Design the city’s vision to communicate its ambitions

A vision sets out what the city wants to become. By having a clear goal, the city can determine exactly what investment is required to achieve this, and set about ensuring this is secured.

Demonstrate the city is pro-investment
The vision needs to show investment is critical to the city’s future and for achieving its vision. Investors use the vision to understand how the city will evolve, and consider how this will impact the success of their investment. And knowing their contribution to the evolution of the city is desired and relied upon will encourage them to invest.

Showcase the city’s best qualities
Rather than starting from scratch, building on the city’s best characteristics will make it easier to successfully realise the vision. An investor should be able to read the vision and know the city’s economic, social and cultural characteristics. Crucially though, to be convincing, it must be an honest portrayal of the city’s strengths and weaknesses and be backed by sufficient resources to achieve it.

Ensure public support
A range of stakeholders, both within and outside the city, must be engaged in the design of the vision to ensure it has wide-spread support. This was the approach taken by Edinburgh, involving businesses, residents and organisations in the design of the 2050 City Vision.14 A vision shared by all will come up against much less resistance, and so be more likely to be achieved than one the public dislike and so investors will feel confidence in investing.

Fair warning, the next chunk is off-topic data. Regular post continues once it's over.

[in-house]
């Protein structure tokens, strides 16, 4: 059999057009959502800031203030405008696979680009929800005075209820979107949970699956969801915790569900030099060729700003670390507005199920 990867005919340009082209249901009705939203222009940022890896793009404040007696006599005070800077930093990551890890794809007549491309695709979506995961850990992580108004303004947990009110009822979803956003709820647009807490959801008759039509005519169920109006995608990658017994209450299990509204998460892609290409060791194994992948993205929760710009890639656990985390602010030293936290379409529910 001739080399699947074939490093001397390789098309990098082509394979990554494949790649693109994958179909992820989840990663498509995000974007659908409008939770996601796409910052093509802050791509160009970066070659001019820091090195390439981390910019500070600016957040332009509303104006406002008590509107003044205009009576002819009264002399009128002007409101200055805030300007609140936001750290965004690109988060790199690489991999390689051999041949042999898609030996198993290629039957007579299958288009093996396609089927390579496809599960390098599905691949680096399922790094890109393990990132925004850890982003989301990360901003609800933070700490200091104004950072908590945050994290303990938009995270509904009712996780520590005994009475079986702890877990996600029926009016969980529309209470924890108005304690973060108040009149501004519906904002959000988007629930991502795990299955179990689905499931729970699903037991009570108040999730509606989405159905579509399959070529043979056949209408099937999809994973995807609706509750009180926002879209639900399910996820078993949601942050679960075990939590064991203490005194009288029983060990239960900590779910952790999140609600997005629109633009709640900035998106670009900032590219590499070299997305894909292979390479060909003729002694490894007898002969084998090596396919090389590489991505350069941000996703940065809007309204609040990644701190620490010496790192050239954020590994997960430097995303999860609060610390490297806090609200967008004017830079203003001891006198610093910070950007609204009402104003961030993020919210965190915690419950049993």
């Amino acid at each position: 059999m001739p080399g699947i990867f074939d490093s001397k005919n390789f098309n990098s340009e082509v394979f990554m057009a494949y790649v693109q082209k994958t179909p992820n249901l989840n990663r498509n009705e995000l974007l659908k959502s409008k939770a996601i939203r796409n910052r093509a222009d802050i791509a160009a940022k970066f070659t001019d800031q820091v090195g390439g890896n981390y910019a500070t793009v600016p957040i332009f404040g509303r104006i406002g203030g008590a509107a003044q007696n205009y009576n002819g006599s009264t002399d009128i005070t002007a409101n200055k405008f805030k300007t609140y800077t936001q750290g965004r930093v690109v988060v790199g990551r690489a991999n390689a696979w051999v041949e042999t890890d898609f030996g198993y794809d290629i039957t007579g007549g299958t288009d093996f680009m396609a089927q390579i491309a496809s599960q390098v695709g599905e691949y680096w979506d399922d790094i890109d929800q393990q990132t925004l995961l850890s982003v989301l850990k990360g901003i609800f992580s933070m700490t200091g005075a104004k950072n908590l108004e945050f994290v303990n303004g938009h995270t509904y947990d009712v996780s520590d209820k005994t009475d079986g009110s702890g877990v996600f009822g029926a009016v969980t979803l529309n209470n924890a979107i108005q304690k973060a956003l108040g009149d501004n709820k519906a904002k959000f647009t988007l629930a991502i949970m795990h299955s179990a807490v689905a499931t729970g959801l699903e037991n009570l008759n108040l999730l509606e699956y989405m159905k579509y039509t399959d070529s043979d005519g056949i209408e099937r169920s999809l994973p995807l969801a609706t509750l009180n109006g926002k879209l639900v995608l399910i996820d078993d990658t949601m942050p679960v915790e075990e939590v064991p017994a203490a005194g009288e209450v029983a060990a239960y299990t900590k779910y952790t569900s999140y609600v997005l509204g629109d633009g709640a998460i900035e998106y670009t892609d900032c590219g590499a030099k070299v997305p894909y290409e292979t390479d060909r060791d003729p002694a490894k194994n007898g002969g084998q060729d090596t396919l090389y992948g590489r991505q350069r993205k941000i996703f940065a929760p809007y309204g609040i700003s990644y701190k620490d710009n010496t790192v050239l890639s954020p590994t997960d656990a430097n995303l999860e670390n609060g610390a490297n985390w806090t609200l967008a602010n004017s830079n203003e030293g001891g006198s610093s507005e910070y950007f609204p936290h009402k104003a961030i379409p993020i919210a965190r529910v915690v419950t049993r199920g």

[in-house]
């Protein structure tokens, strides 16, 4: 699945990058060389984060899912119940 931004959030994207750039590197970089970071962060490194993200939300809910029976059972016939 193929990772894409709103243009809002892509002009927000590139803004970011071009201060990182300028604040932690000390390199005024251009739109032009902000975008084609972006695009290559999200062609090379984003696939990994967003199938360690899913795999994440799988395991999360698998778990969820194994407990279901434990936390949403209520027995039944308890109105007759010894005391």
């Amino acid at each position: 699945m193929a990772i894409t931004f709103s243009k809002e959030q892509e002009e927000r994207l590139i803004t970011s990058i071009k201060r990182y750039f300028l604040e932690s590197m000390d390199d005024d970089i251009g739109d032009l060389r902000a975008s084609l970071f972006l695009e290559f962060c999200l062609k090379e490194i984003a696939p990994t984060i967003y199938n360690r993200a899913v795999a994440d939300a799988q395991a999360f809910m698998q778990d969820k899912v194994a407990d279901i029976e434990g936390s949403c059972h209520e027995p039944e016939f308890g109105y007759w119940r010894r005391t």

Have a detailed plan to deliver the vision with a clear pipeline of opportunities
By setting out the investments required to realise the vision, this plan can act as an investment prospectus, with the inclusion of a development pipeline to provide vital information on each proposed development. This will demonstrate the city is serious about turning the vision into reality. For example, Birmingham has used their Big City Plan to present the investment required to achieve their city vision and have generated international profile, including interest from sovereign wealth fund investors drawn to the city’s ambition.15 12